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Imposter fraud, unmasked

Understand how imposter fraud works and how to spot a scam. Presented by Chase for Business.

minute read


    What you need to know:

    • Imposter fraud is a common type of scam that costs consumers and businesses billions of dollars per year.
    • It occurs when a scammer claims to be someone they’re not, such as a government agent or bank employee, to convince their victims to send them money or divulge personal information.
    • Advances in technology are making it more difficult to spot imposter scams. But there are common patterns you can look for and practical steps you can take to help protect yourself and your business.


    Fraud is big business. The latest data from the Federal Trade Commission, a government agency that enforces consumer protection laws, reports that people lost $10 billion to fraud in 2023. Of that total, $2.6 billion was lost to imposter fraud, making it one of the most common types of schemes.

    Fraud doesn’t affect just individuals. Business owners are also a target, with companies losing roughly 5% of their revenue to fraud each year. Small businesses are especially vulnerable because they’re less likely to invest in advanced security measures or dedicated IT teams. No matter your resources, you can still take steps to help protect yourself, your employees and your business.



    What is imposter fraud?

    Imposter fraud occurs when a scam artist pretends to be someone else to convince their victims to send them money or divulge personal information. For example, they might pretend to work for a financial institution or a government agency. With advances in technology, many scam artists can even realistically impersonate a coworker, relative or friend. No matter how savvy of a consumer you are, these technologies are making it harder to tell what’s real and what’s a total scam.


    Common signs of imposter fraud

    Imposter fraud tends to follow a formula. Once you’re familiar with some of the most frequent patterns, you’ll be better able to spot them. Here are some examples:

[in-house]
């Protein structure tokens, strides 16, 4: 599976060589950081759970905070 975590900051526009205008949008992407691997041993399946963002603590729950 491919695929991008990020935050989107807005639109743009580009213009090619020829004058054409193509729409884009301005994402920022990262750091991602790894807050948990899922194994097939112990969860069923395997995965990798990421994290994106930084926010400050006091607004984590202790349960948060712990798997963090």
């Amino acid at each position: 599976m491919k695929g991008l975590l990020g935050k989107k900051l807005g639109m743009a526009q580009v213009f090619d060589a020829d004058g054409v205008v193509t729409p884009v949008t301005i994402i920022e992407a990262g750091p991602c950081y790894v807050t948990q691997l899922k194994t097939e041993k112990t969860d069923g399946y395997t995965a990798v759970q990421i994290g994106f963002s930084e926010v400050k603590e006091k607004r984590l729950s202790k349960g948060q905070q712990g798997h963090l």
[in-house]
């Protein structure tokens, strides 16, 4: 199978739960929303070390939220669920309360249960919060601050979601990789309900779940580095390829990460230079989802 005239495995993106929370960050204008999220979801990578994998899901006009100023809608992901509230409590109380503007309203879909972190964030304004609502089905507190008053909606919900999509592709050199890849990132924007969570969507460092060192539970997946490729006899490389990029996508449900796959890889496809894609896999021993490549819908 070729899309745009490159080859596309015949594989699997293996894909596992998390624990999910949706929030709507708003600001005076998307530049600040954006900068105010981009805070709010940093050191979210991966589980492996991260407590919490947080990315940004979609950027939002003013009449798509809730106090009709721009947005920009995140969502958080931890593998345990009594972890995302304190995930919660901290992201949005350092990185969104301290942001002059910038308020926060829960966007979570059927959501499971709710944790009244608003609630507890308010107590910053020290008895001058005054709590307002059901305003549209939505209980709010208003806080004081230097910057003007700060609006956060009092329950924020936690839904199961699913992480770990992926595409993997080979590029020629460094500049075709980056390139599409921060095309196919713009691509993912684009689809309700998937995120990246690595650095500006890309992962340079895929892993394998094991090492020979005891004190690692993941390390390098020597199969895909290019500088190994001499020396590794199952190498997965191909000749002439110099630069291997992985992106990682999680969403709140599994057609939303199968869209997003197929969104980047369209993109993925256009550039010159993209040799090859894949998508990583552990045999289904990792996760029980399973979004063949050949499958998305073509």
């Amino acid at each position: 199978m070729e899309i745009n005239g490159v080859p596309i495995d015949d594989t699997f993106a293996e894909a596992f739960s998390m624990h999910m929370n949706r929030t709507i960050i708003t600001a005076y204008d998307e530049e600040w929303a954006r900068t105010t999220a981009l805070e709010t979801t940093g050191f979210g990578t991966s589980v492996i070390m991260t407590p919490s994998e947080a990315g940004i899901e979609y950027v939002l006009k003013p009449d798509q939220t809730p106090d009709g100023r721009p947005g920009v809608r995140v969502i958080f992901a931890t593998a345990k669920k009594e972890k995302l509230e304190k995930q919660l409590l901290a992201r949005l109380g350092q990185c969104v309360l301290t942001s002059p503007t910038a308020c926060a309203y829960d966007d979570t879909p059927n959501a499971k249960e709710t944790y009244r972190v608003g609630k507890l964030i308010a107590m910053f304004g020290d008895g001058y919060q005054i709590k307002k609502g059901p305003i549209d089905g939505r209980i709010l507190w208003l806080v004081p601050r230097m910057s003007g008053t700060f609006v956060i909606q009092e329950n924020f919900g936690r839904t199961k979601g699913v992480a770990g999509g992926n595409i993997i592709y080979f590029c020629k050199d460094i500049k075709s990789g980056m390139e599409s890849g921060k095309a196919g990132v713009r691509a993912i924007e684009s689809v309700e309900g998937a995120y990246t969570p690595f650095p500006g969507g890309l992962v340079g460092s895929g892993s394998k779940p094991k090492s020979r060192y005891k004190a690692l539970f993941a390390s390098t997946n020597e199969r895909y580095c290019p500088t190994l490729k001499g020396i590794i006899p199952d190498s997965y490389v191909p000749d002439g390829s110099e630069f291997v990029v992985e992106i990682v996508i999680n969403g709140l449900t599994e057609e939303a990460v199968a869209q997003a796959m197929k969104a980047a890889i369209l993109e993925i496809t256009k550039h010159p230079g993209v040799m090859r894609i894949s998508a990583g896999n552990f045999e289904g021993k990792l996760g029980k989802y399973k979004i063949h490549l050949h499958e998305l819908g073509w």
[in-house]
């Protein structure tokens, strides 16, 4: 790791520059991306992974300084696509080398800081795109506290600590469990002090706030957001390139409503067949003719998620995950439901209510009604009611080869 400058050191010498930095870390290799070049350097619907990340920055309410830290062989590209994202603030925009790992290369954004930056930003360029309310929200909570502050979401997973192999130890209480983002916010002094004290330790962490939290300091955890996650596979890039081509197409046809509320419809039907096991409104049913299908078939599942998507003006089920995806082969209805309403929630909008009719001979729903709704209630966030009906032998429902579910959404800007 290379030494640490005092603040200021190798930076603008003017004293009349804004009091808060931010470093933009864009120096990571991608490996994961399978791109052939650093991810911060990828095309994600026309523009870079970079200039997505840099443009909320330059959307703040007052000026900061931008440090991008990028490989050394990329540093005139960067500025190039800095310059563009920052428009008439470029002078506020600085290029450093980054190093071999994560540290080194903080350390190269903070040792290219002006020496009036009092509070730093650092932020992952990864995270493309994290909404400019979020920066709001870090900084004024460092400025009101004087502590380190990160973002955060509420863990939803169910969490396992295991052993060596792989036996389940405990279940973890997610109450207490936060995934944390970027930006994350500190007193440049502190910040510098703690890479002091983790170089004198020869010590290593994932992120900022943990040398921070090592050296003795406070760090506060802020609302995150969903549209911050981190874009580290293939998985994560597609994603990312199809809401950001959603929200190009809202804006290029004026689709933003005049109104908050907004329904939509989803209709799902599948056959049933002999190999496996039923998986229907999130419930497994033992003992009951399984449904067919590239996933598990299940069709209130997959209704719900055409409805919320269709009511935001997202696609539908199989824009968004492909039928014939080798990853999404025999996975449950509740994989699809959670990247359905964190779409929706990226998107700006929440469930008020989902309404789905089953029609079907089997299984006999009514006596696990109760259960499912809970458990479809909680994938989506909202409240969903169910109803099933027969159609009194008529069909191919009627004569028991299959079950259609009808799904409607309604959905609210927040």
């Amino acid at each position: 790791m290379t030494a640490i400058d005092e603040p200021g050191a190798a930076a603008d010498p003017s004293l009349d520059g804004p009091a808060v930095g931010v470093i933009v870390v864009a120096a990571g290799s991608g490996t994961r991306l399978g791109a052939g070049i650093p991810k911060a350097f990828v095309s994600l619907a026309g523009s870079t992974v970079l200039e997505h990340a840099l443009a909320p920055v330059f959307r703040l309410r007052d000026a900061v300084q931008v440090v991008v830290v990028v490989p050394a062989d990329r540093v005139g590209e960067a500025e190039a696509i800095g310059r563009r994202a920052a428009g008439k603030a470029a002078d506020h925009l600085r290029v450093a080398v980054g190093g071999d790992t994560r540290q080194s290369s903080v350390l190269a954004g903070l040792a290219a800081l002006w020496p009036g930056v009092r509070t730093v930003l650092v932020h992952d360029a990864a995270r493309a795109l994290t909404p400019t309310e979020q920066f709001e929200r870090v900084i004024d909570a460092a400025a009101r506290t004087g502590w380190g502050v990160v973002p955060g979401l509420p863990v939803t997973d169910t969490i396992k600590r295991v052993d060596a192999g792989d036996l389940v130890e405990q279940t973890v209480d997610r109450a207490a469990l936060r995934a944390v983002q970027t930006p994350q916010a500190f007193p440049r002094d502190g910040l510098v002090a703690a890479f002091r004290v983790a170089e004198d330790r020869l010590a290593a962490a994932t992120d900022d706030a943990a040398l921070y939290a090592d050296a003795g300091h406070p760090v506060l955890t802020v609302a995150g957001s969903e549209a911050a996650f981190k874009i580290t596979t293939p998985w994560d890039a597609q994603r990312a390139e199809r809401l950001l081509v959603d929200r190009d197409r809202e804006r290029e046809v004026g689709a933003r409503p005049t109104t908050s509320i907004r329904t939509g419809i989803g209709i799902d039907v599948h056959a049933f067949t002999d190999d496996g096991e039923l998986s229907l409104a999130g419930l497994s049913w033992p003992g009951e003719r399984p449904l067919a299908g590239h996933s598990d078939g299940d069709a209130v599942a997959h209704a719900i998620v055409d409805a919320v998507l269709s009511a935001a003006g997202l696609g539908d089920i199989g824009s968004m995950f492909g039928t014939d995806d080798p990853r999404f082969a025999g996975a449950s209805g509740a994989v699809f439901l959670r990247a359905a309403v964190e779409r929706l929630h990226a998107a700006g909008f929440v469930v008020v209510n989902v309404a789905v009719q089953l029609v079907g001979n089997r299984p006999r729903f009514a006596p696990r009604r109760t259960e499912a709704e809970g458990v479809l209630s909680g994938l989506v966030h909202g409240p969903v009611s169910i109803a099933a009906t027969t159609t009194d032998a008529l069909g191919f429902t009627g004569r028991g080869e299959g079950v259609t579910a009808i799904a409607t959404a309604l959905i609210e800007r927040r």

• You’re asked to send money via wire transfer, gift card, cryptocurrency or payment app.
    • You’re told that you need to move or transfer your money to a different account to protect it or to prevent a freeze on your assets.
    • You receive an urgent message from an unknown email address or phone number, often from someone who claims to work for the government, a financial institution or a small business.
    • You’re asked to share sensitive information — such as your Social Security number, credit card number or bank account details — online or over the phone.

    Spotting fraud comes down to noticing the little things. Let’s look at two scenarios that help illustrate imposter fraud in action.


    Scenario one: Suspicious email

    You work at a small business and regularly correspond with your CEO. As you’re scanning your inbox, you see a message from your boss with the subject line “Please read! I need your help.” The message says that you’re in danger of losing a big client if you don’t immediately click on a link to buy them gift cards. The message looks like it’s from your boss’s real email address, but with one letter cut off. Do you click the link?

    This scenario shows a few signs of an imposter scam:

    1. The email is from a known sender.